Analysis: U.S. Diplomacy Must Tackle Root of Conflict

Guest host Don Gonyea speaks with Rami Khouri, editor of The Daily Star in Beirut. Khouri was out of the country when the fighting started, and has just been able to return to Beirut.

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DON GONYEA, host:

Rami Khouri is editor-at-large of The Daily Star in Beirut, Lebanon, and a frequent guest on WEEKEND EDITION. When the fighting broke out in southern Lebanon, he was out of the country and was just able to return to Beirut yesterday, over land, from Amman, Jordan. He joins us on a cell phone. Hello, Rami.

Mr. RAMI KHOURI (Editor-at-Large, The Daily Star, Beirut, Lebanon): Hi, Don, thanks for having me.

GONYEA: What were your first impressions on returning to Beirut? And I guess include in that what it took to get there.

Mr. KHOURI: Well, getting here wasn't actually that difficult. We took a car from Amman, Jordan to Damascus, Syria, and then across the normal border cross. And then we took some circuitous mountain routes to avoid the Israeli jets bombing people in their cars. We passed a couple of trucks and buses, obviously civilian trucks and buses that were bombed to smithereens and burned on the sides of the roads. We took some mountain passes instead of going through the main highways. But then it was basically - we went at night as well. And it took us around seven hours to make the trip to Beirut instead of the usual five hours.

The strange thing is how quiet and apparently normal looking Beirut has been, in the sense of central Beirut where we live. But just two kilometers to the south, it's a wasteland where the Israelis have completely destroyed the southern suburbs, where Hezbollah had its political headquarters. And they've obviously been bombing empty buildings, because they don't seem to have hit Hezbollah's ability to keep firing missiles at Israel.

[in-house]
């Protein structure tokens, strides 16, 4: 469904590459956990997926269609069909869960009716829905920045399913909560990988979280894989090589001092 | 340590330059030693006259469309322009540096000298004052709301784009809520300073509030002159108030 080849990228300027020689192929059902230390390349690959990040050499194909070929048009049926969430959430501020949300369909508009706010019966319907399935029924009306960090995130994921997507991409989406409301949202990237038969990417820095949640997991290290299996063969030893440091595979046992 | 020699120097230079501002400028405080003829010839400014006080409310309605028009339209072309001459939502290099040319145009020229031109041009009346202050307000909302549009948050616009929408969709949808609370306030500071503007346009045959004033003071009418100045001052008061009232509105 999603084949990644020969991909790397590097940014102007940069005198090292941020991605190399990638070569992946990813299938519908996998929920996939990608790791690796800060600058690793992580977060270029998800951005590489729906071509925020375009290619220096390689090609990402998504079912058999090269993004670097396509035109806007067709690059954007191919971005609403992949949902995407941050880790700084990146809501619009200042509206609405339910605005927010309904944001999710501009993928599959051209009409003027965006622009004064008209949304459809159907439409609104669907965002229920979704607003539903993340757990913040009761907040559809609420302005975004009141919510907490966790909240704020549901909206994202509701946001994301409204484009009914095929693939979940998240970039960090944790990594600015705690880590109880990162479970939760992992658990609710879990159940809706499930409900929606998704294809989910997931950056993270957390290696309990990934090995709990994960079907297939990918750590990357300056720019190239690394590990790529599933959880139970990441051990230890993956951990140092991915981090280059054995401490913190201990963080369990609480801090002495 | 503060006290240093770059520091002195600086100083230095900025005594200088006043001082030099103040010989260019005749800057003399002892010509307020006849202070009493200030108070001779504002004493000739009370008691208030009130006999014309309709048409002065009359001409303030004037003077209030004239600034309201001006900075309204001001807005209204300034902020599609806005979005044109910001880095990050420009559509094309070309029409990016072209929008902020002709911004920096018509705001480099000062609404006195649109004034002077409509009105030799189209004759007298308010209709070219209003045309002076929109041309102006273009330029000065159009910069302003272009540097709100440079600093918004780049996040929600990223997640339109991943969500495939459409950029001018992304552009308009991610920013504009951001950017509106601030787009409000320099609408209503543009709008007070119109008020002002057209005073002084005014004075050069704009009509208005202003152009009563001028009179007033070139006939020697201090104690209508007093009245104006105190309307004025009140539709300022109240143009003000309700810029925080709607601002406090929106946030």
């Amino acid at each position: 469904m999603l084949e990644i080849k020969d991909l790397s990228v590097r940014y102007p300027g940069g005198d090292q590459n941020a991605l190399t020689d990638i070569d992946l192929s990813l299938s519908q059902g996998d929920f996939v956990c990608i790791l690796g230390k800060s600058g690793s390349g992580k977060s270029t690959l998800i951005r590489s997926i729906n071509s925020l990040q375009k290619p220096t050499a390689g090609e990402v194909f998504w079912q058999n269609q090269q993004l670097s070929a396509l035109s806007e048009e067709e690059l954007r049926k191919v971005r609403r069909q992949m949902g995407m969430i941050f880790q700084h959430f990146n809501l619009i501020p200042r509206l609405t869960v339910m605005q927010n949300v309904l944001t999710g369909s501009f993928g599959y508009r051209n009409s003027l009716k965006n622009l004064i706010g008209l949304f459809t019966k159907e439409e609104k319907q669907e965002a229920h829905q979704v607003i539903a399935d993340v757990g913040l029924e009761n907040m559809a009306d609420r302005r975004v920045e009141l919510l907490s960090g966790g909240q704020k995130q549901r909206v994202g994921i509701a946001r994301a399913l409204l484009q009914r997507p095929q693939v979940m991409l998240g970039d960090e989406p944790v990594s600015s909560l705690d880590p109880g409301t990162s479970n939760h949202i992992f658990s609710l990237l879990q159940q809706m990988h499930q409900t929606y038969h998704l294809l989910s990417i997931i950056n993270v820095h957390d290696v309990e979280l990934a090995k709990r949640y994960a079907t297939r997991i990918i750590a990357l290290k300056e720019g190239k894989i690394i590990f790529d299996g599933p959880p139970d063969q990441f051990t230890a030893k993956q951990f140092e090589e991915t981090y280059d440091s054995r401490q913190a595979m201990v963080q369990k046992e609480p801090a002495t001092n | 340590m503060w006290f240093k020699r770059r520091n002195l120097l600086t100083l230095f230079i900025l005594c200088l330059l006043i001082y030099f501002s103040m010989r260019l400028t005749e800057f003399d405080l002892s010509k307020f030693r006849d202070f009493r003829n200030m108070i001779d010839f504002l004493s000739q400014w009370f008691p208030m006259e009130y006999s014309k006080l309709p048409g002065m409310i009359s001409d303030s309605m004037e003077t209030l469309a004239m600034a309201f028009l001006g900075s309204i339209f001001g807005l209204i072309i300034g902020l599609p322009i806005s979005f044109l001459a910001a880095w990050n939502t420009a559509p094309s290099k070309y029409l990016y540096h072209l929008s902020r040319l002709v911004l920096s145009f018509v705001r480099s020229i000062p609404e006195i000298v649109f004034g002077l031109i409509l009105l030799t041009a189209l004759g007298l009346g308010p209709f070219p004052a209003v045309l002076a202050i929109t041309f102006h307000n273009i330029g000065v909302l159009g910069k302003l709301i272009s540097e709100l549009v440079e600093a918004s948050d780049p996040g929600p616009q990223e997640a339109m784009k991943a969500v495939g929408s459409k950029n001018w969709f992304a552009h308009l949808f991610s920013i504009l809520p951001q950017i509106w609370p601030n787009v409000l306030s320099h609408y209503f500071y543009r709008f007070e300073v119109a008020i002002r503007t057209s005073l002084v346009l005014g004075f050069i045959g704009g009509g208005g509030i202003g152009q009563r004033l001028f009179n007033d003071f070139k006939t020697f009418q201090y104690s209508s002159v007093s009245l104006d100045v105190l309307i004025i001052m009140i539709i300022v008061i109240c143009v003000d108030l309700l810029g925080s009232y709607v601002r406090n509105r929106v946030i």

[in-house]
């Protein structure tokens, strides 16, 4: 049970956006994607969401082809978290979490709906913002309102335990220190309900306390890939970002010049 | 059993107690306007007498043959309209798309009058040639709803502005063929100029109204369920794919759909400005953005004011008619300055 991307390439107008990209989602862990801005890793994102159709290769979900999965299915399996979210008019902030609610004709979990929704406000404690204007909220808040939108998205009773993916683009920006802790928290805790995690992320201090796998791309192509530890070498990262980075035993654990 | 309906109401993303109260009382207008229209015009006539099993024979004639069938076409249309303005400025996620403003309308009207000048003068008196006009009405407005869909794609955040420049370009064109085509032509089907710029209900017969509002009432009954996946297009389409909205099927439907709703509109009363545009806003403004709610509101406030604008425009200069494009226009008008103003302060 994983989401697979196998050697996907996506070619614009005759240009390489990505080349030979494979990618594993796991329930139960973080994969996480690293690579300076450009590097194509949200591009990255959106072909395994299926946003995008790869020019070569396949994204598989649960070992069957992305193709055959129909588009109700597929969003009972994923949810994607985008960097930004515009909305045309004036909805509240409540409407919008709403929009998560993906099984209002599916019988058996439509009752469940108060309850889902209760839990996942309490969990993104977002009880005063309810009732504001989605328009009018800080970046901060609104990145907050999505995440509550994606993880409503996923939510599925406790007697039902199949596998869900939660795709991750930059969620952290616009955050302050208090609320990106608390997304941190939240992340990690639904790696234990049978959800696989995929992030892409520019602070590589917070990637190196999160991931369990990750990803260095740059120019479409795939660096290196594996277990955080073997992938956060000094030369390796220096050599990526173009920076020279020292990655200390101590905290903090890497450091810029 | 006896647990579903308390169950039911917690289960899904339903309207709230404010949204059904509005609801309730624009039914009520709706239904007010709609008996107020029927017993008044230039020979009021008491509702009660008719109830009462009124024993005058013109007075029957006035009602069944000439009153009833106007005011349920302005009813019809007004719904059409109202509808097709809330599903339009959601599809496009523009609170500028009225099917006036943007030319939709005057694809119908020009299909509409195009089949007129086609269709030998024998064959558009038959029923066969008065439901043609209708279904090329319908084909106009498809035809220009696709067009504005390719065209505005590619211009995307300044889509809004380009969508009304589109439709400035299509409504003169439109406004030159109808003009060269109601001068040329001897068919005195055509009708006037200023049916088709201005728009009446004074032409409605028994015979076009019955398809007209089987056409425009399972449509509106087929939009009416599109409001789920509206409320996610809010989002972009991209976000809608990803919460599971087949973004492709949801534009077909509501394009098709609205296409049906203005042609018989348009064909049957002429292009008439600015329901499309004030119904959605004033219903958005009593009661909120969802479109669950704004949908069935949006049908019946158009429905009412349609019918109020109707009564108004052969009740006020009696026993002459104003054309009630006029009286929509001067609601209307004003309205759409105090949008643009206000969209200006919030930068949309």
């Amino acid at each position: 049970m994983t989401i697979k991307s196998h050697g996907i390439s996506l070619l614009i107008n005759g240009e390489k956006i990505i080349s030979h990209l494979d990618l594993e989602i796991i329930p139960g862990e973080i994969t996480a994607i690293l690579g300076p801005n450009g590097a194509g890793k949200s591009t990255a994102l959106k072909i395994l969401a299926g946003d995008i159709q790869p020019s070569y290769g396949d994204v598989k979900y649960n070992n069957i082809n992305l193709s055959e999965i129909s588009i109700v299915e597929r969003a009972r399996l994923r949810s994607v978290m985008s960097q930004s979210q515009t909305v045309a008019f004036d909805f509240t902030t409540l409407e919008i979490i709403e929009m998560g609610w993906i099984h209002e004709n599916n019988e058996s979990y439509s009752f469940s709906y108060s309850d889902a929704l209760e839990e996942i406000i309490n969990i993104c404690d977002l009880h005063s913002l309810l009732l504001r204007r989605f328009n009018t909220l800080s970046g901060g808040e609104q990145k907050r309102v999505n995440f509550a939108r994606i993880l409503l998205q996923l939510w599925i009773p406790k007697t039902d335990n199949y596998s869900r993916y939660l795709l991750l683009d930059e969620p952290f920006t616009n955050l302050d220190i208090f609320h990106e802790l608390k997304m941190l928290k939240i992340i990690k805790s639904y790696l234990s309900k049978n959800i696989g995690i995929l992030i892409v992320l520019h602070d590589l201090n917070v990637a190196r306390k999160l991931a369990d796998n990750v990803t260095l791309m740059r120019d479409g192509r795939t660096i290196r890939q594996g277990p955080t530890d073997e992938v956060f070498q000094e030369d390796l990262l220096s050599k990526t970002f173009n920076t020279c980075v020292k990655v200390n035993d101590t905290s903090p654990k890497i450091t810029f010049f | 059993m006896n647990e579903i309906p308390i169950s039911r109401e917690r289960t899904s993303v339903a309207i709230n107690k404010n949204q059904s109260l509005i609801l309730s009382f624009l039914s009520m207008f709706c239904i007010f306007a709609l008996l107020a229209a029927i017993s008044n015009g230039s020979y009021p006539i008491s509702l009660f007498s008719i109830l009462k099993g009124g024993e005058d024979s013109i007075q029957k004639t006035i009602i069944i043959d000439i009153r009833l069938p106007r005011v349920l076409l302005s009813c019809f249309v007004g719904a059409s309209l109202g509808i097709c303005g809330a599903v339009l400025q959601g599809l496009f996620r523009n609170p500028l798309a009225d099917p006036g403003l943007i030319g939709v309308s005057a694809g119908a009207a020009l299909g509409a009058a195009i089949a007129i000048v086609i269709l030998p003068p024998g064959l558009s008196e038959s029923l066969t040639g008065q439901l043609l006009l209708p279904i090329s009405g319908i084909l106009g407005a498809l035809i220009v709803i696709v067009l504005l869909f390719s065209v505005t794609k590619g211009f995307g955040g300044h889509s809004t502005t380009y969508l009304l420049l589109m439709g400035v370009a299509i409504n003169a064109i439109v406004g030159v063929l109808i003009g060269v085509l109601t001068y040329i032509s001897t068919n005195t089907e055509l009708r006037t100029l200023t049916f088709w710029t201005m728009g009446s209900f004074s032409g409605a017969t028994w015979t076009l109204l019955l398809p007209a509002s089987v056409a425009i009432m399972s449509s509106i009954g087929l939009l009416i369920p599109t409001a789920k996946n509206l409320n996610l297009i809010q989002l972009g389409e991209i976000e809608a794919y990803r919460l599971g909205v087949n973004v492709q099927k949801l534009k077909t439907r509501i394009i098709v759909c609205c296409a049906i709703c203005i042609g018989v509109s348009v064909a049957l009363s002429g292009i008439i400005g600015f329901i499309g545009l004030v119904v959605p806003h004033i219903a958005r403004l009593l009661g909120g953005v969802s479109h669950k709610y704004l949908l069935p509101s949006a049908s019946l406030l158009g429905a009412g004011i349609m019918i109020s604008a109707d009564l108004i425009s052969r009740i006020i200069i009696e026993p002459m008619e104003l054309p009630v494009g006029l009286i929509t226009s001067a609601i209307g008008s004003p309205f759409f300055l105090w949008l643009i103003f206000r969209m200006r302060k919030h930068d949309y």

GONYEA: Secretary of State Condoleezza Rice leaves Washington later today for the Middle East. A lot of focus has been placed on the fighting that has been taking place in Lebanon. I'm wondering if you think that's a proper perspective for looking at what Rice needs to accomplish during her trip?

Mr. KHOURI: Well, I think she has to use the Lebanon/Israel fighting situation as a springboard to address both the deeper, underlying causes of this conflict and this recurring conflict that has gone on for certainly all of my life. I mean, I've been watching this stuff here since the late 1960s. It's unbelievable. It's the same stuff going on over and over again, with people killing each other. So she has to look into the underlying causes of this recurring violence by Israel and by Lebanese, Hezbollah, and other Arabs against Israel.

But she also has to then look to the future to figure out how the U.S. can play a constructive role, as a truly honest mediator, to address these outstanding regional issues, all in a package deal, if possible, to finally bring about the peace and security and normal life that Israelis and Arabs all deserve, but are not going to get if she just comes here and tries to figure out how to make northern Israel safe.

The U.S. has done that for about five, six times in the last 20 years and all that's happened is that the U.S. has become widely alienated from the public opinion in the Arab world, has very few Arab governments it can speak to, and is simply marginalizing itself as an irrelevant player.

So I think this is a really important trip for Rice. But you know, the irony of George Bush and Condoleezza Rice is saying that Syria and Iran have to, you know, stay out of Lebanon, you know, the United States just expedited delivery of precision bombs to Israel. So what are we being told here, that it's okay for the U.S. to help Israel, but it's not okay for Arab countries to help Lebanon and Hezbollah?

We have to decide, are we dealing with a really serious diplomatic attempt to identify this problem and resolve it? Or are we dealing here with simply a new form of American/Israeli neo-colonialism, touched up with a bit of racism, as well, which gives Israeli lives more importance than Arab lives? So I think the Americans have to really think about these things much more carefully than they have in the past.

GONYEA: Rami Khouri is editor-at-large of the Daily Star in Beirut, Lebanon.

Thanks very much for joining us.

Mr. KHOURI: My pleasure.

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